Cast your mind back to your childhood years when you played the Telephone Game when each child whispered a phrase to his/her neighbor and at the end of the line the original message had morphed into an entirely new hilarious phrase. Unfortunately in business, using data of poor quality from an originating source system can have disastrous consequences, especially with regulatory reporting, fraud detection and preventative maintenance schedules, to name just a few critical data-driven processes. Imagine the magnitude of the problem when you magnify the number of source systems, the data volume and the constant streams of data.
Once bad data creeps into your business processes it will lead to skewed insights, widespread mistrust of downstream data use cases and give rise to poorly governed workarounds.
How to check data accuracy for high quality data
With the streams of big data your business is spewing out, how would you do spot-checks between the source and destination values that are in perpetual motion? You could write scripts to compare values at a point-in-time but this would require highly skilled database practitioners with deep expertise in data organisation, data access and extraction. And rock-star developers aren’t exactly motivated to carry out this task nor should they be, given their expertise can be better utilised elsewhere.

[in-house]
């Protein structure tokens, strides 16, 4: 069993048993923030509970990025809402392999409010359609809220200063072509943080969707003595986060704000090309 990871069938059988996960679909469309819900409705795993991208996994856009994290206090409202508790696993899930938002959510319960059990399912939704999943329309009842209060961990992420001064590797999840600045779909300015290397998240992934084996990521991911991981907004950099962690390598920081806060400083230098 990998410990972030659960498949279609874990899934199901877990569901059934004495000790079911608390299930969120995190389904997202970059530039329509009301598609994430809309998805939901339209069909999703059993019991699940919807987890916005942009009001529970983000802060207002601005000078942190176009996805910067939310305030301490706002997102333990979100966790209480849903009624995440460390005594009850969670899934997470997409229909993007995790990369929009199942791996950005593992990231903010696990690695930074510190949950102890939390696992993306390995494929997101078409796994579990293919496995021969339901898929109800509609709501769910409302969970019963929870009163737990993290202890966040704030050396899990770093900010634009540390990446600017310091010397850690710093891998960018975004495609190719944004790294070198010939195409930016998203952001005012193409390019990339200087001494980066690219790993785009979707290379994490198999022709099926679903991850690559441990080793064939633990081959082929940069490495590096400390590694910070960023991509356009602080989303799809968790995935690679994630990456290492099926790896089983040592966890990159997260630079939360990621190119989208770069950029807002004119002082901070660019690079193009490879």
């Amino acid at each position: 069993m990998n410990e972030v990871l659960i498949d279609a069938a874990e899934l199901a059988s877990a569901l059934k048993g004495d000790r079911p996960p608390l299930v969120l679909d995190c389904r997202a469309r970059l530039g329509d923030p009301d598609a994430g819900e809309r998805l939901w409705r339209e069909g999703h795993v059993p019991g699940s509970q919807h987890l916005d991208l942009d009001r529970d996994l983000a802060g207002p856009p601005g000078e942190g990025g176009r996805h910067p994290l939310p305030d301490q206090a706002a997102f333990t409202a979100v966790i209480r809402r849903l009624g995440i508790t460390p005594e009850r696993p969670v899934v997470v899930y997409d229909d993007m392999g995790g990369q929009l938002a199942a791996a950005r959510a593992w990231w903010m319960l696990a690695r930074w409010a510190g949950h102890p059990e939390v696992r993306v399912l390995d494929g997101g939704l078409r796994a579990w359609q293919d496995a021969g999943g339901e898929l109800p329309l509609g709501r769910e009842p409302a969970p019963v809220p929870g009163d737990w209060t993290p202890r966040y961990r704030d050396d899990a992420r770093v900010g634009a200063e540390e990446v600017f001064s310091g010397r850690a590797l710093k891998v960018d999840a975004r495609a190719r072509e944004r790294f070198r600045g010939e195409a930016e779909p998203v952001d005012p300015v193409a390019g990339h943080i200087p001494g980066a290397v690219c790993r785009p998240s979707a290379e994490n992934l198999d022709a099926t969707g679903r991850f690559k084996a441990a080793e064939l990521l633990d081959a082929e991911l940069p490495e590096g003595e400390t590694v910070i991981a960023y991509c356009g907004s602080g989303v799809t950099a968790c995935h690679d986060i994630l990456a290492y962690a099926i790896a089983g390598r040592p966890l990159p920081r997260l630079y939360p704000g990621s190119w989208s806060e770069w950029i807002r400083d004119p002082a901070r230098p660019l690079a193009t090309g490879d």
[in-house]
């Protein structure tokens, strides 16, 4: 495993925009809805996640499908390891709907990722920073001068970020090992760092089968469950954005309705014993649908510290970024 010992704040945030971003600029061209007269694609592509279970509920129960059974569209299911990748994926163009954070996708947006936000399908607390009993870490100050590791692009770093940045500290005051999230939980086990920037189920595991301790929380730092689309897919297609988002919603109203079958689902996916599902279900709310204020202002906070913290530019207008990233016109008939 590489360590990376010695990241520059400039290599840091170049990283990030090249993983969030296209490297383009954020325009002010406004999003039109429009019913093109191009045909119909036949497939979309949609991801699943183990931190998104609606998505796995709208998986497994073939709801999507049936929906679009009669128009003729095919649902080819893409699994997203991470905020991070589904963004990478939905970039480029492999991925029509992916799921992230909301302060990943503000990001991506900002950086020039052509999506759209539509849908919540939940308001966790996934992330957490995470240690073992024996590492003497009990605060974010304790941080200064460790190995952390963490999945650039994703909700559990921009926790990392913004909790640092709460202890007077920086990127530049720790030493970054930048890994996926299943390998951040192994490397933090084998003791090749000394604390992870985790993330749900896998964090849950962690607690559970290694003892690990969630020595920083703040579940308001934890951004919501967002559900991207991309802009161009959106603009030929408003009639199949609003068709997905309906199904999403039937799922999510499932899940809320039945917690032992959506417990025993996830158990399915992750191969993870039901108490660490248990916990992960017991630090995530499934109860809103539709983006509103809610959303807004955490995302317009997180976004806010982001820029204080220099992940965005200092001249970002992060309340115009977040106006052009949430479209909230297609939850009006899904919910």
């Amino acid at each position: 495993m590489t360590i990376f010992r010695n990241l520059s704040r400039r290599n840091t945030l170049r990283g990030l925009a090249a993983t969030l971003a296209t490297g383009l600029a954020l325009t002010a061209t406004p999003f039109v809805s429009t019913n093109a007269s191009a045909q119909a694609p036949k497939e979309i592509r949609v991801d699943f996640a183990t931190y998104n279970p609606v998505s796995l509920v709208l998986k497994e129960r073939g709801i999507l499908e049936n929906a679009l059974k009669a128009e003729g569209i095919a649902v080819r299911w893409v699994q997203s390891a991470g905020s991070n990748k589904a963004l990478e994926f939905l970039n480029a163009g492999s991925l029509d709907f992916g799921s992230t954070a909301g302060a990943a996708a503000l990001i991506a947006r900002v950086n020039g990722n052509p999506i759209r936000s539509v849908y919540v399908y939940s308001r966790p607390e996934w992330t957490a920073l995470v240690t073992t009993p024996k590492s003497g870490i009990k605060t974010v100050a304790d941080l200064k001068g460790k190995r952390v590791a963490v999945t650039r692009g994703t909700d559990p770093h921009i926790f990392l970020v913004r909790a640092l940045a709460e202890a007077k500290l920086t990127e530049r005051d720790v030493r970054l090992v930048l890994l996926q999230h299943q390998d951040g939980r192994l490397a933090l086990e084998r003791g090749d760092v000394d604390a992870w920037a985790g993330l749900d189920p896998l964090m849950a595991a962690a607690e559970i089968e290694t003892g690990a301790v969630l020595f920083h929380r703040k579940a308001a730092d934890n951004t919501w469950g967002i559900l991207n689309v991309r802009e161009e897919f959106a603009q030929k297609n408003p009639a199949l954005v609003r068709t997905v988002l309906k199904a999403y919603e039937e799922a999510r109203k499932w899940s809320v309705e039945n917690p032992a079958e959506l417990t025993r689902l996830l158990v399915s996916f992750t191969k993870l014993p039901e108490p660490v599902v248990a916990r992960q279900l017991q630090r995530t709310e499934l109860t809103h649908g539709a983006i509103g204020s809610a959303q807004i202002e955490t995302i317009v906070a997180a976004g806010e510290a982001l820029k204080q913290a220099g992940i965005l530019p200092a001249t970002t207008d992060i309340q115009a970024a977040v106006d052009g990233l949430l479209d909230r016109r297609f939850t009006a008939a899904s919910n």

How do you make data verification part of your culture?
Doing spot-checks is one thing, but how do you scale data verification across multiple replication pipelines and isolate data flaws in large data sets? Given that some business processes are critical, especially around regulatory reporting how would you integrate data validation as part of your operation processes? It helps to start thinking about implementing alerts/alarms systems to flag anomalies, also consider adding auditable reports to the mix. And if your critical business processes depend on a smaller set of parameters of a much larger dataset, consider adding parameterisation to your validation filters and metrics, e.g. the number of records replicated, checksum value on selectable columns or data completeness (i.e. data values replicated instead of nulls).
- Reconcile data movement between source and destination, and do it often
- Make sure reconciliation is an auditable process and part of everyday operational processes
- Make sure the business is alerted when there is data discrepancy and remediate immediately
- Using data verification with data lineage can help determine the root cause of data flaws